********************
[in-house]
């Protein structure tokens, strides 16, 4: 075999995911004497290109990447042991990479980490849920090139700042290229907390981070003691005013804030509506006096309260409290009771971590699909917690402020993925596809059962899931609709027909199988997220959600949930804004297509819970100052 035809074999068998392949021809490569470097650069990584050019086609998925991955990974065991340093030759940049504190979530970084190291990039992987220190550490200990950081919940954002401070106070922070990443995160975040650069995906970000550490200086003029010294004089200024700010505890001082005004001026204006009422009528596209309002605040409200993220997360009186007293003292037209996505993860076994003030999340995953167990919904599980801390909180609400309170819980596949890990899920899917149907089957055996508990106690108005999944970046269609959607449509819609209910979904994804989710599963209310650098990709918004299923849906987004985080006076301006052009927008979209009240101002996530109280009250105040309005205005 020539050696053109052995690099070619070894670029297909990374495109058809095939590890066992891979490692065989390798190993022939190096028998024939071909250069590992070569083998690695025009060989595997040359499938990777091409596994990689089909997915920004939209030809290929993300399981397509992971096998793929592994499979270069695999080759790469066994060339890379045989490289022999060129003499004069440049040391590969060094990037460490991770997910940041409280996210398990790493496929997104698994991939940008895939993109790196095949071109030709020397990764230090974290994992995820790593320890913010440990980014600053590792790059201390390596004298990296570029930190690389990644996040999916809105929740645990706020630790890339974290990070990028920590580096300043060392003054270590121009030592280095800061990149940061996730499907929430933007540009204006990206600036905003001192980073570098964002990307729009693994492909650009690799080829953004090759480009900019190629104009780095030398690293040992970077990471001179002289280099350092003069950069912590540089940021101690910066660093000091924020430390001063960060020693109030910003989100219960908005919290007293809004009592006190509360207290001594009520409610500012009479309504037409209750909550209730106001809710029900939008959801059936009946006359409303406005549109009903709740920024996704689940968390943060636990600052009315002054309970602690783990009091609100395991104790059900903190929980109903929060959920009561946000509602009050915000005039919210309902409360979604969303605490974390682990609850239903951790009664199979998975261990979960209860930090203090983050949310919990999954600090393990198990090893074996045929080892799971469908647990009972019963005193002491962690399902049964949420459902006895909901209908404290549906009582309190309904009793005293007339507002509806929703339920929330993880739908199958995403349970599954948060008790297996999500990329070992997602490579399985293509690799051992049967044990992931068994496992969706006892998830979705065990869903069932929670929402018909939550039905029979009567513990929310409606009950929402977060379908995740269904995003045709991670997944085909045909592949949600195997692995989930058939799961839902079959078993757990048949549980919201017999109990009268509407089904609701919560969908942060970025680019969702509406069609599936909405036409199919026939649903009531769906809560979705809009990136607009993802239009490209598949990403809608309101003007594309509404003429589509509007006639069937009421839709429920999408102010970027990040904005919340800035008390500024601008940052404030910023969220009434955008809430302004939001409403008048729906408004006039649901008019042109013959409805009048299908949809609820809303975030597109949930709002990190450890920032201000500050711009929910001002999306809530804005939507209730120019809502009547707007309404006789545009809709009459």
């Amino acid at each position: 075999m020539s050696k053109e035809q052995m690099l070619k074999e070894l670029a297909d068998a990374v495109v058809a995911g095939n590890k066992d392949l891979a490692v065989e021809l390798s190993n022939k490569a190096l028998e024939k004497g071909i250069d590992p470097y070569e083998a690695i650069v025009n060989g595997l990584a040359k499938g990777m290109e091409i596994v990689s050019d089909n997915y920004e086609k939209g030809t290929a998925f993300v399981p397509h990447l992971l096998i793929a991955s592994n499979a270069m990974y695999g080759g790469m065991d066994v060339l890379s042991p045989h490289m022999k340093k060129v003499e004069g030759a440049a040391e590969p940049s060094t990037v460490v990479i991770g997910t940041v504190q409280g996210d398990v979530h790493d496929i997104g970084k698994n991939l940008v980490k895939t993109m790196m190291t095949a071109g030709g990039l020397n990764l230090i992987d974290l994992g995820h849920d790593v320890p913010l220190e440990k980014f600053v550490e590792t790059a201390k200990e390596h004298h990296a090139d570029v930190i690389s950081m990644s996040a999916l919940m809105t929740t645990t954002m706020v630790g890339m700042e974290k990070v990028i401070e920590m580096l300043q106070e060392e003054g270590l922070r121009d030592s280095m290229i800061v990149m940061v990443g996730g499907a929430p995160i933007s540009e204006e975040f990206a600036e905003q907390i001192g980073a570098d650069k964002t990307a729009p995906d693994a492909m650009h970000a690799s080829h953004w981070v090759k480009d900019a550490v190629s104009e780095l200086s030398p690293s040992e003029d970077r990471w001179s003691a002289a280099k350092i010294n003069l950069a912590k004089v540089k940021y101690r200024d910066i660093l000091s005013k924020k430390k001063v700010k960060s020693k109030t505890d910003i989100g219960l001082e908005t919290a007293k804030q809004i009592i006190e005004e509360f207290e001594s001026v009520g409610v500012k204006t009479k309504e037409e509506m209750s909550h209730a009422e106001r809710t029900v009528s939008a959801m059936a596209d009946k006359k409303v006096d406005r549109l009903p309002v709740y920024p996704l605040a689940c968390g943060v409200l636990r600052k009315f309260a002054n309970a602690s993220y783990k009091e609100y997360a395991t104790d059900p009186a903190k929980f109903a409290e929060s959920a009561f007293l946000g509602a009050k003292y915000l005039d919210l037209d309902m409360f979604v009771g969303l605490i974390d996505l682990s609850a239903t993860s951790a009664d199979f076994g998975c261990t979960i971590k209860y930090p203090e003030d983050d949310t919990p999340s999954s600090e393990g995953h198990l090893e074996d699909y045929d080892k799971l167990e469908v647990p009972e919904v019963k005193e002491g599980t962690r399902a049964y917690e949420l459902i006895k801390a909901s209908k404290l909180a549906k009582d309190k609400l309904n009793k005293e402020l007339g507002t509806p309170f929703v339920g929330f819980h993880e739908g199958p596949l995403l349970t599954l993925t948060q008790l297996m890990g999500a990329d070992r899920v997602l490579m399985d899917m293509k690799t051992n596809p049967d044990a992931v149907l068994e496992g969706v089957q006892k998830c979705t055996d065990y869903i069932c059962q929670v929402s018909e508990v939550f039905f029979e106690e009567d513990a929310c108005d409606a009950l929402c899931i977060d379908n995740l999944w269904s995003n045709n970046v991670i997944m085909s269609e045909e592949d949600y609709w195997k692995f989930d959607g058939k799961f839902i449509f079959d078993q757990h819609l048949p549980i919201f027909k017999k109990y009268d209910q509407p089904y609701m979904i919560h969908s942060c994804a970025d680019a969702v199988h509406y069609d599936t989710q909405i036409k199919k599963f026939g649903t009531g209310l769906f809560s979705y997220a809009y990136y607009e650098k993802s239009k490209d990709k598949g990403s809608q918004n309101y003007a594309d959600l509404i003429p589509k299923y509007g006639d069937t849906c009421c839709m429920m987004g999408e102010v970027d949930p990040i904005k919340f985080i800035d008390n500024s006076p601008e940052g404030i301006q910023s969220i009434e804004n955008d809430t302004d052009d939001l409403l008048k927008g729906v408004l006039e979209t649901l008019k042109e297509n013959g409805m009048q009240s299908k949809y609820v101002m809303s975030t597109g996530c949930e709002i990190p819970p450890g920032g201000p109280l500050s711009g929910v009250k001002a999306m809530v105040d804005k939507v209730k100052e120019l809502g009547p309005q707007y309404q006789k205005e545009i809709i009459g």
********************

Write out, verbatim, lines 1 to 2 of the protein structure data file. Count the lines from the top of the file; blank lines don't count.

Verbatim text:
[in-house]
């Protein structure tokens, strides 16, 4: 075999995911004497290109990447042991990479980490849920090139700042290229907390981070003691005013804030509506006096309260409290009771971590699909917690402020993925596809059962899931609709027909199988997220959600949930804004297509819970100052 035809074999068998392949021809490569470097650069990584050019086609998925991955990974065991340093030759940049504190979530970084190291990039992987220190550490200990950081919940954002401070106070922070990443995160975040650069995906970000550490200086003029010294004089200024700010505890001082005004001026204006009422009528596209309002605040409200993220997360009186007293003292037209996505993860076994003030999340995953167990919904599980801390909180609400309170819980596949890990899920899917149907089957055996508990106690108005999944970046269609959607449509819609209910979904994804989710599963209310650098990709918004299923849906987004985080006076301006052009927008979209009240101002996530109280009250105040309005205005 020539050696053109052995690099070619070894670029297909990374495109058809095939590890066992891979490692065989390798190993022939190096028998024939071909250069590992070569083998690695025009060989595997040359499938990777091409596994990689089909997915920004939209030809290929993300399981397509992971096998793929592994499979270069695999080759790469066994060339890379045989490289022999060129003499004069440049040391590969060094990037460490991770997910940041409280996210398990790493496929997104698994991939940008895939993109790196095949071109030709020397990764230090974290994992995820790593320890913010440990980014600053590792790059201390390596004298990296570029930190690389990644996040999916809105929740645990706020630790890339974290990070990028920590580096300043060392003054270590121009030592280095800061990149940061996730499907929430933007540009204006990206600036905003001192980073570098964002990307729009693994492909650009690799080829953004090759480009900019190629104009780095030398690293040992970077990471001179002289280099350092003069950069912590540089940021101690910066660093000091924020430390001063960060020693109030910003989100219960908005919290007293809004009592006190509360207290001594009520409610500012009479309504037409209750909550209730106001809710029900939008959801059936009946006359409303406005549109009903709740920024996704689940968390943060636990600052009315002054309970602690783990009091609100395991104790059900903190929980109903929060959920009561946000509602009050915000005039919210309902409360979604969303605490974390682990609850239903951790009664199979998975261990979960209860930090203090983050949310919990999954600090393990198990090893074996045929080892799971469908647990009972019963005193002491962690399902049964949420459902006895909901209908404290549906009582309190309904009793005293007339507002509806929703339920929330993880739908199958995403349970599954948060008790297996999500990329070992997602490579399985293509690799051992049967044990992931068994496992969706006892998830979705065990869903069932929670929402018909939550039905029979009567513990929310409606009950929402977060379908995740269904995003045709991670997944085909045909592949949600195997692995989930058939799961839902079959078993757990048949549980919201017999109990009268509407089904609701919560969908942060970025680019969702509406069609599936909405036409199919026939649903009531769906809560979705809009990136607009993802239009490209598949990403809608309101003007594309509404003429589509509007006639069937009421839709429920999408102010970027990040904005919340800035008390500024601008940052404030910023969220009434955008809430302004939001409403008048729906408004006039649901008019042109013959409805009048299908949809609820809303975030597109949930709002990190450890920032201000500050711009929910001002999306809530804005939507209730120019809502009547707007309404006789545009809709009459």